P.S. I used the following Websites to help identify Headstamp Markings on the cartridges I found.

http://cartridgecollectors.org/headstampcodes.htm

http://www.enfield-rifles.com/forum_posts.asp?TID=2005

 

Craig,

 

You won’t find it on your own. If you are keen to help sweep part of the burial ground that formally held the graves of the pilots, and also a cross firing machine gun nest covering the beach. I would be happy to take you there. I can also give you a bit of a lesson on how not to turn yourself into pink mist.

 

How does one contact you ?

 

Best Tom

 

 

Dear Tom, thank you very much for your kind offer, you’re a gentleman.

I was just interested in knowing where exactly you are talking about? I don’t have any interest in unearthing personal belongings of executed POW’s. I feel that maybe insensitive (when I have no idea what I'm doing, I'd hate to ruin something of value). I really don't mind helped out, if there is need to discover and record specific historical information, and take guidance, but I am not just going to start digging up the beach willy-nilly looking for artifacts for my own gratification. 

I would be most grateful for any advice you could offer me and I would like to reciprocate your generosity and help contribute to your Bold Venture project (or others) in anyway I can, even if you need me to lug gear around all day. I’ll do as I’m told.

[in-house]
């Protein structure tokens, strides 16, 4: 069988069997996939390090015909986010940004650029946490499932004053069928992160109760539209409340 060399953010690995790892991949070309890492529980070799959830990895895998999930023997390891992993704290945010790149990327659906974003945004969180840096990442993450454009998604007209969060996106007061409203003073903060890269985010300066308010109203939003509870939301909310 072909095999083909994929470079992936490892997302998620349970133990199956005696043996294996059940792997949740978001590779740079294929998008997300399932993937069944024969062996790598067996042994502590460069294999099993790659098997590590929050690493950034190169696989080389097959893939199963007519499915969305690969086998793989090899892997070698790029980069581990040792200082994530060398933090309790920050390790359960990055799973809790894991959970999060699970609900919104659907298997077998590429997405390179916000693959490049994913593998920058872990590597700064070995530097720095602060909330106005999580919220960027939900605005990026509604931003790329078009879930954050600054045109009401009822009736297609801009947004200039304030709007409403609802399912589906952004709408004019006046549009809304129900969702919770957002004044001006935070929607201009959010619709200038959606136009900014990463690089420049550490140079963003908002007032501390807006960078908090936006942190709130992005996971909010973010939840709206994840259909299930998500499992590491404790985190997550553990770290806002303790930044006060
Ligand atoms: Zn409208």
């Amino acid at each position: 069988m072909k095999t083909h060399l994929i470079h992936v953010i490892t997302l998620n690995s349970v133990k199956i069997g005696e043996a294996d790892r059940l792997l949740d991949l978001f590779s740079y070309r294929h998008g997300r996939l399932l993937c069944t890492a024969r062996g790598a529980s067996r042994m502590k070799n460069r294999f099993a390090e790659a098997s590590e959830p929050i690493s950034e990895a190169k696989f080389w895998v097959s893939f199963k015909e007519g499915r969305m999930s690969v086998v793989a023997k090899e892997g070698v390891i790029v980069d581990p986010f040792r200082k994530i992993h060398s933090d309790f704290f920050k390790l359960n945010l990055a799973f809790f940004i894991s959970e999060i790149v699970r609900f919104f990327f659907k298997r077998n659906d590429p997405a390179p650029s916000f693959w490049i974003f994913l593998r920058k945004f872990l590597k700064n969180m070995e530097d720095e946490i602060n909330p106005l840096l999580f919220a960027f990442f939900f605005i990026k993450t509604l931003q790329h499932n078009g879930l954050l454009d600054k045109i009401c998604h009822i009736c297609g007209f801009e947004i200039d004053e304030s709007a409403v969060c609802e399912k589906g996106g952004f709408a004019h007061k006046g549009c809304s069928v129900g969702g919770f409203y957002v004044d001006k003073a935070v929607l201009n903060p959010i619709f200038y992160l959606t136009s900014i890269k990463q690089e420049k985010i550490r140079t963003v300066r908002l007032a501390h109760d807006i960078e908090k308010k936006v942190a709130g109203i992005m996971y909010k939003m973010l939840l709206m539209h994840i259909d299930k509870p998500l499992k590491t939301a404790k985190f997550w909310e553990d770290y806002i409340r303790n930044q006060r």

You can drop me a line at HK_Splash@yahoo.com I look forward to hearing from you.

Many kind regards, Craig

 

 

I went out in the hills for a couple of hours yesterday for a snoop around. I went to Jardine’s Lookout, to the big Japanese “Bat” tunnel near the quarry. I was looking for other tunnels along the hillside. I found a small “Observation Hole” which I think was once connected to the rest of the big “Bat” Tunnel, but it was pretty small and mostly blocked up, so it doesn’t look accessible.

However, as I was scrambling around the side of the hill, I looked down to find a chunk a metal on the floor. As I picked it up, I fist noticed that it was quite heavy, and I initially thought it was a piece of piping. But upon closer inspection I could see that it was mostly steel and heavily machined, with some sort of copper inside. After I gave it a wee clean I noticed some marking around the inside which reminded me of the head stamps on the shell casings I found. The inscription around the rim reads:

No 8I ****  RZRL 1/31   166 ^

Detonator
Detonator